A worldwide network of Tibetan Buddhist centers founded by a senior abbot of the Larung Gar Academy in China’s Sichuan province has been closed down, with followers suspecting Chinese pressure behind the move, a Tibetan advocacy group said on Thursday.
The Bodhi Institute of Compassion and Wisdom, founded by Larung Gar’s Khenpo Sodargye, and its affiliated centers were declared closed by its founder on Dec. 30, 2019, the Washington-based International Campaign for Tibet (ICT) said in a Jan. 2 statement.
The move followed separate interrogations by authorities of the Khenpo and another Larung Gar leader, Khenpo Tsultrim Lodro, in November, ICT said, adding that claims of “illegal activities” carried out in the Bodhi Institute’s name are believed by some center followers to have been scripted by China.
A close disciple of Larung Gar’s founder Khenpo Jigme Phuntsok, Khenpo Sodargye had recently traveled and taught widely around the world, founding centers and gaining new students, ICT said.
“The closure of Sodargye’s international centers may represent an effort to restrict his religious and moral influence, which has grown in recent years,” ICT said, noting that the Khenpo had been featured in 2014 on the cover of China’s Renwu Zhoukan (People’s Weekly) magazine.
In language promoted by Chinese political reeducation campaigns targeting Tibetan monks and nuns, Khenpo Sodargye said in his Dec. 30 announcement that he will “continue to love the nation as well as the religion,” adding that all announcements or fundraising appeals made in the Institute’s name should now be disregarded.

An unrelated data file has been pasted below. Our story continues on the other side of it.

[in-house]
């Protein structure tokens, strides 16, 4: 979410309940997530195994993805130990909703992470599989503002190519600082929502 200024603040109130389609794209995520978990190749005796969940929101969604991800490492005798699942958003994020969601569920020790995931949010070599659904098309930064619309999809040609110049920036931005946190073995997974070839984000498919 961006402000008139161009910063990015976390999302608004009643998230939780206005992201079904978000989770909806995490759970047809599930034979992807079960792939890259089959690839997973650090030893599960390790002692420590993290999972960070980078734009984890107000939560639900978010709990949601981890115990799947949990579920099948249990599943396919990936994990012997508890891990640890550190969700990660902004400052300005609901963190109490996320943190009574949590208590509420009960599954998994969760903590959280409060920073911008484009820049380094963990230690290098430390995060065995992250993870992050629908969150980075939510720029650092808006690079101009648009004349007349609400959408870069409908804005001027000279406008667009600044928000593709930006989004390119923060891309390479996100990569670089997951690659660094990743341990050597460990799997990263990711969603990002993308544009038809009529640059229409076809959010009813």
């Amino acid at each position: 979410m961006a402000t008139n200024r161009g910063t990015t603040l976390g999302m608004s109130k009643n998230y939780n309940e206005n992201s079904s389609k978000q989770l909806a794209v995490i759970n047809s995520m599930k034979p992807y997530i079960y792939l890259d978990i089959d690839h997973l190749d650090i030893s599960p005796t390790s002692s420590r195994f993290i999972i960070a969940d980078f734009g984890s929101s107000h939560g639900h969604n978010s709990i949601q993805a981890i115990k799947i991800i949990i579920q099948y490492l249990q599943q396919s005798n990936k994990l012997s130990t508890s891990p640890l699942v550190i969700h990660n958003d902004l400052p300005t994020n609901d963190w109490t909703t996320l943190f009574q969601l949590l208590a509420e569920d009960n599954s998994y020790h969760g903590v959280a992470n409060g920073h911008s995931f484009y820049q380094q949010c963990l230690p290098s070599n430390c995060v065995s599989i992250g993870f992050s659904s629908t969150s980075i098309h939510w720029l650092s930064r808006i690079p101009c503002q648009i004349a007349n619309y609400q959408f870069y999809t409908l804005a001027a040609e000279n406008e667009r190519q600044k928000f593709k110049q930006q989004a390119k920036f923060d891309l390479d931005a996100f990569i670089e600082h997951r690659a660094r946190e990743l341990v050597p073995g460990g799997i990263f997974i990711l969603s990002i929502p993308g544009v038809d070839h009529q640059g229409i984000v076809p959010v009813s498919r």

A years-long campaign
Many thousands of Tibetans and Han Chinese once studied at Larung Gar in Sichuan’s Serthar (in Chinese, Seda) county, making it one the world’s largest and most important centers for the study of Tibetan Buddhism.
In April 2019, Chinese authorities closed Larung Gar to new enrollments, declaring that no new residents may now be admitted to live and study there, sources told RFA in an earlier report.
The move followed a years-long campaign of expulsions of monks and nuns and demolition of their dwellings that had seen thousands already living at the sprawling study center forced to leave and forbidden to return.
Walls were also built around large sections of Larung Gar, and three checkpoints put in place, to prevent unauthorized entry, sources said.
During 2017 and 2018, at least 4,820 Tibetan and Han Chinese monks and nuns were removed from Larung Gar, with over 7,000 dwellings and other structures torn down beginning in 2001, according to sources in the region.
The expulsions and demolitions at Larung Gar, along with restrictions at Yachen Gar, another large Buddhist center in Sichuan, are part of “an unfolding political strategy” aimed at controlling the influence and growth of these important centers for Tibetan Buddhist study and practice, ICT said in a March 13, 2017 report.